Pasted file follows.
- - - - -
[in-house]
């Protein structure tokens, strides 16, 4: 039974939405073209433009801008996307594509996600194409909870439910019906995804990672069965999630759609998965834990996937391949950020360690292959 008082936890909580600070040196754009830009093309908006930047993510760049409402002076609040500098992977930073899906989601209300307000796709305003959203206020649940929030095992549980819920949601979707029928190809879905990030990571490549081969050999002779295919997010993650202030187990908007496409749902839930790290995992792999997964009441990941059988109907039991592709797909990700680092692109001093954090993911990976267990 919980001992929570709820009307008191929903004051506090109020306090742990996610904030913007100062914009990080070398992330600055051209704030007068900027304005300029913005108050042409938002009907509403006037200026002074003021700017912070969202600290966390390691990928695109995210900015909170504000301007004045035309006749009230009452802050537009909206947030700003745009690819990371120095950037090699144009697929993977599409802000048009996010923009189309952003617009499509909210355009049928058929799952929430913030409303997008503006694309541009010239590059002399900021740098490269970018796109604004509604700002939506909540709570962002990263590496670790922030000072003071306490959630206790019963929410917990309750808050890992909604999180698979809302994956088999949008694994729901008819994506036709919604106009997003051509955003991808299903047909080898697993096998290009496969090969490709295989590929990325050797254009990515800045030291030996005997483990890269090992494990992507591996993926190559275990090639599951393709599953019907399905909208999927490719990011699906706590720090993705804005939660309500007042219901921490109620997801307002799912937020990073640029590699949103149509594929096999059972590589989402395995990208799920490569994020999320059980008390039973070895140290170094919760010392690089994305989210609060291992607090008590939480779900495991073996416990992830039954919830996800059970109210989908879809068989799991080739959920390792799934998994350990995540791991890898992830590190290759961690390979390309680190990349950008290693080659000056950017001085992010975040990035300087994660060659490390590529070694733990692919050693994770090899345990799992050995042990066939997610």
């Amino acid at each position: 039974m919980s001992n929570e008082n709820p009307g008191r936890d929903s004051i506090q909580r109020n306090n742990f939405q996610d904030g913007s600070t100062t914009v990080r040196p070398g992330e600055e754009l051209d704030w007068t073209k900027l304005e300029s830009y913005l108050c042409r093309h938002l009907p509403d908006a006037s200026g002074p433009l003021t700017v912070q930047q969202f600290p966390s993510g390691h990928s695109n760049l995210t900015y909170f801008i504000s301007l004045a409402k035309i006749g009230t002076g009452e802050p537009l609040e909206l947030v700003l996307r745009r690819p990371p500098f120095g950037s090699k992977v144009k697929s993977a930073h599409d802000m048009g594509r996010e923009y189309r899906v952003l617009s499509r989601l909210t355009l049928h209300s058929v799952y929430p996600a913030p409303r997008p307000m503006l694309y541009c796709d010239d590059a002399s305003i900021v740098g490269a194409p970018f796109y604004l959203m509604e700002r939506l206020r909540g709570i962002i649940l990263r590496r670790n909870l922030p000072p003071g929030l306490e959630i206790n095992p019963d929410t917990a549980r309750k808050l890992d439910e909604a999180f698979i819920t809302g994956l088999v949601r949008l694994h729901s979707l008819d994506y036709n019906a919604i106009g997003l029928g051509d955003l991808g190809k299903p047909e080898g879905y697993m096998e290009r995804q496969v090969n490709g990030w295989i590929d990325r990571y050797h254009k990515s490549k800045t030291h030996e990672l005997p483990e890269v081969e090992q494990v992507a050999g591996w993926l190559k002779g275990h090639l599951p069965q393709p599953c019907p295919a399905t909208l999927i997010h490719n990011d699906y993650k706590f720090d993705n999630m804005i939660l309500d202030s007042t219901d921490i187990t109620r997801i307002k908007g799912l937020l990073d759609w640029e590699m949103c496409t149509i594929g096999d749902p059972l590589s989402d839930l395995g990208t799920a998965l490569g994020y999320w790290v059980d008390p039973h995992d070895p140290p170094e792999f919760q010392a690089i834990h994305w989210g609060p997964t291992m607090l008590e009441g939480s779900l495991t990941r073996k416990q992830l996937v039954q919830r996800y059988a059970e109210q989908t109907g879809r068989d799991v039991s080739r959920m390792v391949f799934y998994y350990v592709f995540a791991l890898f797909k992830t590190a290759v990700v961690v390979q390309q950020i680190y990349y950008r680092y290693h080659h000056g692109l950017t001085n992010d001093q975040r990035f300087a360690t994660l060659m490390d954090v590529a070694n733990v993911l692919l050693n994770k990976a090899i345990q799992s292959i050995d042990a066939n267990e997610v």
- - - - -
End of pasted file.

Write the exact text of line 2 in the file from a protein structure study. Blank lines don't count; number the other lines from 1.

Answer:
């Protein structure tokens, strides 16, 4: 039974939405073209433009801008996307594509996600194409909870439910019906995804990672069965999630759609998965834990996937391949950020360690292959 008082936890909580600070040196754009830009093309908006930047993510760049409402002076609040500098992977930073899906989601209300307000796709305003959203206020649940929030095992549980819920949601979707029928190809879905990030990571490549081969050999002779295919997010993650202030187990908007496409749902839930790290995992792999997964009441990941059988109907039991592709797909990700680092692109001093954090993911990976267990 919980001992929570709820009307008191929903004051506090109020306090742990996610904030913007100062914009990080070398992330600055051209704030007068900027304005300029913005108050042409938002009907509403006037200026002074003021700017912070969202600290966390390691990928695109995210900015909170504000301007004045035309006749009230009452802050537009909206947030700003745009690819990371120095950037090699144009697929993977599409802000048009996010923009189309952003617009499509909210355009049928058929799952929430913030409303997008503006694309541009010239590059002399900021740098490269970018796109604004509604700002939506909540709570962002990263590496670790922030000072003071306490959630206790019963929410917990309750808050890992909604999180698979809302994956088999949008694994729901008819994506036709919604106009997003051509955003991808299903047909080898697993096998290009496969090969490709295989590929990325050797254009990515800045030291030996005997483990890269090992494990992507591996993926190559275990090639599951393709599953019907399905909208999927490719990011699906706590720090993705804005939660309500007042219901921490109620997801307002799912937020990073640029590699949103149509594929096999059972590589989402395995990208799920490569994020999320059980008390039973070895140290170094919760010392690089994305989210609060291992607090008590939480779900495991073996416990992830039954919830996800059970109210989908879809068989799991080739959920390792799934998994350990995540791991890898992830590190290759961690390979390309680190990349950008290693080659000056950017001085992010975040990035300087994660060659490390590529070694733990692919050693994770090899345990799992050995042990066939997610």